Roki Sasaki, 22, of the Chiba Lotte Marines of Nippon Professional Baseball, pitched seven innings of five-hit, 10-strikeout, two-run ball against the Hiroshima Carp in an interleague game on Nov. 11. He topped out at a Nippon Professional Baseball record 165 mph and threw a career-high 109 pitches. After throwing 95 pitches in the sixth inning, Sasaki informed pitching coach Tomohiro Kuroki that he wanted to pitch into the seventh inning.
Since joining the team as the No. 1 rookie in 2020, Sasaki has had his innings managed. After sitting out his first year, he pitched 63⅓ innings in 2021. He started last year in earnest, but never pitched more than 130 innings. He was given time off during the season to regroup. In 129⅓ innings, he went 9-4 with a 2.52 ERA and 173 strikeouts.
Sasaki, who represented Japan in the World Baseball Classic (WBC), returned to the field in mid-April. After five games, he took over 20 days off. He took a well-deserved break as his finger blisters returned. When he returned, he started three games and pitched 19 innings.
The Hanwha Eagles’ “future” Moon Dong-ju (20) is following a similar path to Sasaki. A young pitcher with a hard fastball and a high risk of injury. What’s more, Moon started pitching as a sophomore in high school, so he’s still developing. As in previous years, he is facing a club-level innings limit this year. It’s 130 innings, including the national team’s schedule for the Hangzhou Asian Games in late September. It’s like a treasure to be used sparingly and pampered.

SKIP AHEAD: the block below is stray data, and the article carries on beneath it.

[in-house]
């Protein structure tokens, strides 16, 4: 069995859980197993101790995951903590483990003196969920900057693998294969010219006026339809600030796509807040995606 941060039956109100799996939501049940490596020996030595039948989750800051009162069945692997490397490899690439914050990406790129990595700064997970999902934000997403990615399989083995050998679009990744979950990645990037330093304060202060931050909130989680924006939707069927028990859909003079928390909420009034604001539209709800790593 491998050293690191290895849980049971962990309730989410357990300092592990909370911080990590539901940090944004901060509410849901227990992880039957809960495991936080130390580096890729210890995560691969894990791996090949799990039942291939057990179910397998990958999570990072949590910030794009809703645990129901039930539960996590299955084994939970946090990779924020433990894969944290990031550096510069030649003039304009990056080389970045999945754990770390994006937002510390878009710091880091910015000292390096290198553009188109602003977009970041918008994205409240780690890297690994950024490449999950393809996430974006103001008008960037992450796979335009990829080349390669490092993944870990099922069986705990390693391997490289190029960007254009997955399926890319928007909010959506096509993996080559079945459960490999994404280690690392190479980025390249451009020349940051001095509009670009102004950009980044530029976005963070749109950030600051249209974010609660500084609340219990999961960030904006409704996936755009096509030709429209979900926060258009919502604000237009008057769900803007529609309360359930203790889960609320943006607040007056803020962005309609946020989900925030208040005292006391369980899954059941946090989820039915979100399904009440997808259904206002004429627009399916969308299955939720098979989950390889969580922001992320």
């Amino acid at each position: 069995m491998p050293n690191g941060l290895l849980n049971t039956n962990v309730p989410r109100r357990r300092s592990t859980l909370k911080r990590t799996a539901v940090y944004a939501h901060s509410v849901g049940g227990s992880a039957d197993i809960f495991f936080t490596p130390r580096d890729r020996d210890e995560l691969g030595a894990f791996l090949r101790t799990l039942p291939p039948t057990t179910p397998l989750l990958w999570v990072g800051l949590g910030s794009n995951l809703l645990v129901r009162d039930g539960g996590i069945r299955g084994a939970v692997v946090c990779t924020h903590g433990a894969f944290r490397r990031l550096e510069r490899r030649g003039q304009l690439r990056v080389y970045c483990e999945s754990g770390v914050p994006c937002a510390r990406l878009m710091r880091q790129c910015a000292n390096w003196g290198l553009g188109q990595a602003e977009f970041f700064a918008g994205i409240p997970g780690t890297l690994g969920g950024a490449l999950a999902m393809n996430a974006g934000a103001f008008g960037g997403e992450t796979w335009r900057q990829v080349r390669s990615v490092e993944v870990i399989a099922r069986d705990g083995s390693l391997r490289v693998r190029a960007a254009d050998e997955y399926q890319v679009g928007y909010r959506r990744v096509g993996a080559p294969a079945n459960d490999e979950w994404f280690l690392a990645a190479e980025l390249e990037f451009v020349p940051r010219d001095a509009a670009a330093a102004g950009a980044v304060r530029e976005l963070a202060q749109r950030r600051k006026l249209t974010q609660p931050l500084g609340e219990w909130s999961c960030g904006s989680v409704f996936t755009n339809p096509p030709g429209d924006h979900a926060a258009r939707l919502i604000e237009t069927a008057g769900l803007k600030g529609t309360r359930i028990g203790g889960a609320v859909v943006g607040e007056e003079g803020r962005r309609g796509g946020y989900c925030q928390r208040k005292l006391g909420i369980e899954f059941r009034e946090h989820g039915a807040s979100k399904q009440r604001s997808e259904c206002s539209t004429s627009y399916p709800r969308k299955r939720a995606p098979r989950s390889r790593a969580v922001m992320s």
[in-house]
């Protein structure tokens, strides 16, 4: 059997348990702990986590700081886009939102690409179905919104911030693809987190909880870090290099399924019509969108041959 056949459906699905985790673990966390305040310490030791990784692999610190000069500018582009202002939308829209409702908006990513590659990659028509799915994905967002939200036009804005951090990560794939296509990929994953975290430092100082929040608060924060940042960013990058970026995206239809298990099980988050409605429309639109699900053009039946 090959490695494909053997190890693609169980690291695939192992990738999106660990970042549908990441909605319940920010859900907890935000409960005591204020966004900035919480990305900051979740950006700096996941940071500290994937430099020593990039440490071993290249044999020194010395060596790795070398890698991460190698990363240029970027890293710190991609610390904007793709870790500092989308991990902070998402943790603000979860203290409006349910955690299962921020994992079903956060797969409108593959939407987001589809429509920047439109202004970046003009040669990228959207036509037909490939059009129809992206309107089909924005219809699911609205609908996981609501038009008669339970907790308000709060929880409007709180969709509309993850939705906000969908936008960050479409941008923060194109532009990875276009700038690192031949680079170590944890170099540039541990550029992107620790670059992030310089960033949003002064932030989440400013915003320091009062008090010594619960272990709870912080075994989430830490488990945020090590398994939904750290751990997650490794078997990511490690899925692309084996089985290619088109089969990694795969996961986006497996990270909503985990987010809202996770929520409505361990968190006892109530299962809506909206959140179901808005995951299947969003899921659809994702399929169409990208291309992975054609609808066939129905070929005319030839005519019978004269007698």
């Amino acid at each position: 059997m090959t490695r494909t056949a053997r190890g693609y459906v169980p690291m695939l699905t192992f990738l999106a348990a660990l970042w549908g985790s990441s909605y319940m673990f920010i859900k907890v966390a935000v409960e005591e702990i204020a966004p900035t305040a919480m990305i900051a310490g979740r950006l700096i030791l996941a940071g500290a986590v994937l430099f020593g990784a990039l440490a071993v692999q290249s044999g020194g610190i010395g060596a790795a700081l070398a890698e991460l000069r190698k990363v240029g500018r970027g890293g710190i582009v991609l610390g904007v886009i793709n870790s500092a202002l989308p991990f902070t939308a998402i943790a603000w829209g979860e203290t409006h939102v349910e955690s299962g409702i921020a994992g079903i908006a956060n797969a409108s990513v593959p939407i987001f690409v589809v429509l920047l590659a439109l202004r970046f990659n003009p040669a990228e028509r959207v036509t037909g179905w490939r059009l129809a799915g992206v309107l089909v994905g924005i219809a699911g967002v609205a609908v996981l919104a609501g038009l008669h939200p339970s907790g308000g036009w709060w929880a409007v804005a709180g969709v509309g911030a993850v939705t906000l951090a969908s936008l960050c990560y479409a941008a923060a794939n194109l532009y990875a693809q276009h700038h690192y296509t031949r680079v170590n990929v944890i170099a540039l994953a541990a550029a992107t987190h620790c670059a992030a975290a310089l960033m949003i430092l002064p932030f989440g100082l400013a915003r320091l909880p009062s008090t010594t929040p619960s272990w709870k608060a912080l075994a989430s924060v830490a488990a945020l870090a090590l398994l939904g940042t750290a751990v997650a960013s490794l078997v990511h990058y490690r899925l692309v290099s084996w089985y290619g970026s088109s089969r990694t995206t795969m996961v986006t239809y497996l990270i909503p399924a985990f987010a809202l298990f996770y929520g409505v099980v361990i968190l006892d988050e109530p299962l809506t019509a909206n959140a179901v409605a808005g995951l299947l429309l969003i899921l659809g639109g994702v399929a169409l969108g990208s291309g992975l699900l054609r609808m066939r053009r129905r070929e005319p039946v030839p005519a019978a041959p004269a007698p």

He threw 51 innings in 10 games until June 7 against the Doosan Bears. Coincidentally, that’s the same number of innings as Sasaki. That’s about 60 innings in the regular season.
There is a change this week. If all goes according to plan, he’ll be out of the lineup for 10 days after his start against the Lotte Giants on Tuesday the 13th. After pitching the first day of the three-game midweek series, he’ll have four days off before pitching the final game of the two-game weekend series. This twice-weekly schedule is still too much for Moon, a second-year pro.
However, Moon wanted to pitch instead of taking administrative rest. After returning from an 11-day absence in late April, Moon had a rough time. He lost his balance and struggled with his pitches. This was after he had pitched well for three consecutive games and had rested.
Hanwha manager Choi Won-ho said that it was better to take a break when the pace dropped than to take a planned break. The idea is that it’s best to continue a good trend when it’s good. 스포츠토토
Moon Dong-ju has pitched well in his last two games. On June 7 against the Doosan Bears, he allowed one run (unearned) on seven hits in six innings with four strikeouts. The second-year pro threw over 100 pitches for the first time in his career, tossing 101, and he also threw a fastball that reached 160.1 kilometers per hour (per Trackman).
On June 1, he threw a seven-inning, two-hit shutout against the Kiwoom Heroes. He threw 87 pitches, his most in a single game.
Choi said he would manage his pitching and innings against Lotte on June 13. The 18th game against the Kiwoom Heroes should be taken into account.